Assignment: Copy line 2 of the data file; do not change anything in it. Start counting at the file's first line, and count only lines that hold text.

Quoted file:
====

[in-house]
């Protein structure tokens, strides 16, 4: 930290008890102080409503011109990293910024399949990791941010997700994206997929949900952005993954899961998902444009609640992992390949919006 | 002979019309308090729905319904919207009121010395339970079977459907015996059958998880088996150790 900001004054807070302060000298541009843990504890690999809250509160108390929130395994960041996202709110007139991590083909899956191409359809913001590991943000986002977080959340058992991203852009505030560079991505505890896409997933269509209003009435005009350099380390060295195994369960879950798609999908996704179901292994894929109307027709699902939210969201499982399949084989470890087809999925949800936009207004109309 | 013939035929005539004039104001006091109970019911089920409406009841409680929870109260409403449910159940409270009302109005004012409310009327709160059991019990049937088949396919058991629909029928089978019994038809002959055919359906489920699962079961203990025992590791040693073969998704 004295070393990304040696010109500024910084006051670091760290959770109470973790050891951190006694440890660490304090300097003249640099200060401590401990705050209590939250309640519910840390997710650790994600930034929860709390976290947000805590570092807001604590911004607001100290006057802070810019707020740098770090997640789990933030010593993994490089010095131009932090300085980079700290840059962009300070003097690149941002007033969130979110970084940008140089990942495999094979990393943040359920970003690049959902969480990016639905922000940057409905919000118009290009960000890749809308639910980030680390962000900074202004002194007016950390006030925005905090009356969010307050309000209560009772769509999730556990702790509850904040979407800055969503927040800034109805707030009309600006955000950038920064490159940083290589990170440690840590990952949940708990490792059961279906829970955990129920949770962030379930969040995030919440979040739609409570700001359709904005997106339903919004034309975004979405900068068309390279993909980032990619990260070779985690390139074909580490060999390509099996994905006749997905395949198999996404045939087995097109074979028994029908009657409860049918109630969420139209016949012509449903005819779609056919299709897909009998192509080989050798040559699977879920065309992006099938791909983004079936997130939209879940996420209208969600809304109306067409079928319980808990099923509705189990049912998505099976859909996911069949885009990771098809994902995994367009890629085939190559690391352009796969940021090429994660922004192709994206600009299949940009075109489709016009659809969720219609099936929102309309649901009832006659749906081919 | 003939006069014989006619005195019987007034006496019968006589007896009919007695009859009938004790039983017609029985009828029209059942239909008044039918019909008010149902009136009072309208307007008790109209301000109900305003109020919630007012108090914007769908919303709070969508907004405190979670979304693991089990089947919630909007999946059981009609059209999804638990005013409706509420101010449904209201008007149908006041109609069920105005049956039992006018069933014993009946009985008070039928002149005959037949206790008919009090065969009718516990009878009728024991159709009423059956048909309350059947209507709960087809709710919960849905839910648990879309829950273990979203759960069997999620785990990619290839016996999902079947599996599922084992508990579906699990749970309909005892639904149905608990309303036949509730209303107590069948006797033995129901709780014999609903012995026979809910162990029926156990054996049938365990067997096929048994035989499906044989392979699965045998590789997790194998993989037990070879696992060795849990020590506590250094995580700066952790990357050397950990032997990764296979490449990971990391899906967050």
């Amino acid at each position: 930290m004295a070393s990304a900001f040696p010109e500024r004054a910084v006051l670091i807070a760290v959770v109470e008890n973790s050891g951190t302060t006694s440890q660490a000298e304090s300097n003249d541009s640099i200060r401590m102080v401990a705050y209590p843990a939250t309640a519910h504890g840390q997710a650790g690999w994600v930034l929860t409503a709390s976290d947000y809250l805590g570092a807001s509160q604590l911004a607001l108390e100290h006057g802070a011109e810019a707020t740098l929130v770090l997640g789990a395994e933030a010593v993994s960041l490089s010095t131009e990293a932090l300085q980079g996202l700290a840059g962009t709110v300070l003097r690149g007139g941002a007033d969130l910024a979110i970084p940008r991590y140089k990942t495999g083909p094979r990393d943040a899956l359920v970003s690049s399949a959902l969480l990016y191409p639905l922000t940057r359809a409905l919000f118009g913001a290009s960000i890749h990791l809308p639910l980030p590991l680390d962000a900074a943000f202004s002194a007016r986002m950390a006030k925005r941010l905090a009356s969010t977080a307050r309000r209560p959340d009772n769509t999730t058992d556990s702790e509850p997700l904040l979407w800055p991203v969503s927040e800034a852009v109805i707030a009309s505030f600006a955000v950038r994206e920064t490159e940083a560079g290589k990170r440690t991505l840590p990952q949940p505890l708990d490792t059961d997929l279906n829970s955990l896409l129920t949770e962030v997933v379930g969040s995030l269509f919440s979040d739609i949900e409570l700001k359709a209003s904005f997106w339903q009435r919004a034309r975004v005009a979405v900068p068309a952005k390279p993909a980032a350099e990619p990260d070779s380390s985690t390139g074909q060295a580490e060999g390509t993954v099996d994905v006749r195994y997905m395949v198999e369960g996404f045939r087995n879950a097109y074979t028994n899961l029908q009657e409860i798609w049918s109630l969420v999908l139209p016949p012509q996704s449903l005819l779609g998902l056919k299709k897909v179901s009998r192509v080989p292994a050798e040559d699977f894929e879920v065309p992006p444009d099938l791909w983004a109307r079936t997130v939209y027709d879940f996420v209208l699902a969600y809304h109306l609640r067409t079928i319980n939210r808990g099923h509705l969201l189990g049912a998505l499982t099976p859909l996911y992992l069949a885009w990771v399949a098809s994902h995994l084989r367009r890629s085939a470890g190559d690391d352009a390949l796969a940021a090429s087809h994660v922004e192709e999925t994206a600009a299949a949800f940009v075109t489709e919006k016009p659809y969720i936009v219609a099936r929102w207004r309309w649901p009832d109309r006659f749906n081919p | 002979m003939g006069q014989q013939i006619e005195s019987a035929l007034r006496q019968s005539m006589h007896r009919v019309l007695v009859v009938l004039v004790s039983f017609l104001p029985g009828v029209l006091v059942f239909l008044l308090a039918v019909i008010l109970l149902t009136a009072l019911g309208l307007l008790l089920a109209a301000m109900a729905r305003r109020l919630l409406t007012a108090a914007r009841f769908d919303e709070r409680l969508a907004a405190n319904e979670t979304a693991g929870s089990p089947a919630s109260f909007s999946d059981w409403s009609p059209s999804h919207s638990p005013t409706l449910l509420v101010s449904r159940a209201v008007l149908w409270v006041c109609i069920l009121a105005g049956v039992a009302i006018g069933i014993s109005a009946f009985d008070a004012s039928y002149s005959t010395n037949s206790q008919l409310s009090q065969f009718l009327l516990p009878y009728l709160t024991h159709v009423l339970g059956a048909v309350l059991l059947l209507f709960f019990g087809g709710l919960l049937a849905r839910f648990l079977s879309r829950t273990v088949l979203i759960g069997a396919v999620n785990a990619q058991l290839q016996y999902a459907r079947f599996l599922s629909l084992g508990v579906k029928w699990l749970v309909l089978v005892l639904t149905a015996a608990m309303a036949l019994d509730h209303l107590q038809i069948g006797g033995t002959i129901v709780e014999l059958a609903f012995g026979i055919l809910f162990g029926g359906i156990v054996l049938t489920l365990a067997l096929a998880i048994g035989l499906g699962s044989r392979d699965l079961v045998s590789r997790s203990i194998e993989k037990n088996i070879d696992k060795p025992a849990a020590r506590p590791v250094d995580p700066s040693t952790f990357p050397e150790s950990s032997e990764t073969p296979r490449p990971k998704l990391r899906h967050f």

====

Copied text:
């Protein structure tokens, strides 16, 4: 930290008890102080409503011109990293910024399949990791941010997700994206997929949900952005993954899961998902444009609640992992390949919006 | 002979019309308090729905319904919207009121010395339970079977459907015996059958998880088996150790 900001004054807070302060000298541009843990504890690999809250509160108390929130395994960041996202709110007139991590083909899956191409359809913001590991943000986002977080959340058992991203852009505030560079991505505890896409997933269509209003009435005009350099380390060295195994369960879950798609999908996704179901292994894929109307027709699902939210969201499982399949084989470890087809999925949800936009207004109309 | 013939035929005539004039104001006091109970019911089920409406009841409680929870109260409403449910159940409270009302109005004012409310009327709160059991019990049937088949396919058991629909029928089978019994038809002959055919359906489920699962079961203990025992590791040693073969998704 004295070393990304040696010109500024910084006051670091760290959770109470973790050891951190006694440890660490304090300097003249640099200060401590401990705050209590939250309640519910840390997710650790994600930034929860709390976290947000805590570092807001604590911004607001100290006057802070810019707020740098770090997640789990933030010593993994490089010095131009932090300085980079700290840059962009300070003097690149941002007033969130979110970084940008140089990942495999094979990393943040359920970003690049959902969480990016639905922000940057409905919000118009290009960000890749809308639910980030680390962000900074202004002194007016950390006030925005905090009356969010307050309000209560009772769509999730556990702790509850904040979407800055969503927040800034109805707030009309600006955000950038920064490159940083290589990170440690840590990952949940708990490792059961279906829970955990129920949770962030379930969040995030919440979040739609409570700001359709904005997106339903919004034309975004979405900068068309390279993909980032990619990260070779985690390139074909580490060999390509099996994905006749997905395949198999996404045939087995097109074979028994029908009657409860049918109630969420139209016949012509449903005819779609056919299709897909009998192509080989050798040559699977879920065309992006099938791909983004079936997130939209879940996420209208969600809304109306067409079928319980808990099923509705189990049912998505099976859909996911069949885009990771098809994902995994367009890629085939190559690391352009796969940021090429994660922004192709994206600009299949940009075109489709016009659809969720219609099936929102309309649901009832006659749906081919 | 003939006069014989006619005195019987007034006496019968006589007896009919007695009859009938004790039983017609029985009828029209059942239909008044039918019909008010149902009136009072309208307007008790109209301000109900305003109020919630007012108090914007769908919303709070969508907004405190979670979304693991089990089947919630909007999946059981009609059209999804638990005013409706509420101010449904209201008007149908006041109609069920105005049956039992006018069933014993009946009985008070039928002149005959037949206790008919009090065969009718516990009878009728024991159709009423059956048909309350059947209507709960087809709710919960849905839910648990879309829950273990979203759960069997999620785990990619290839016996999902079947599996599922084992508990579906699990749970309909005892639904149905608990309303036949509730209303107590069948006797033995129901709780014999609903012995026979809910162990029926156990054996049938365990067997096929048994035989499906044989392979699965045998590789997790194998993989037990070879696992060795849990020590506590250094995580700066952790990357050397950990032997990764296979490449990971990391899906967050």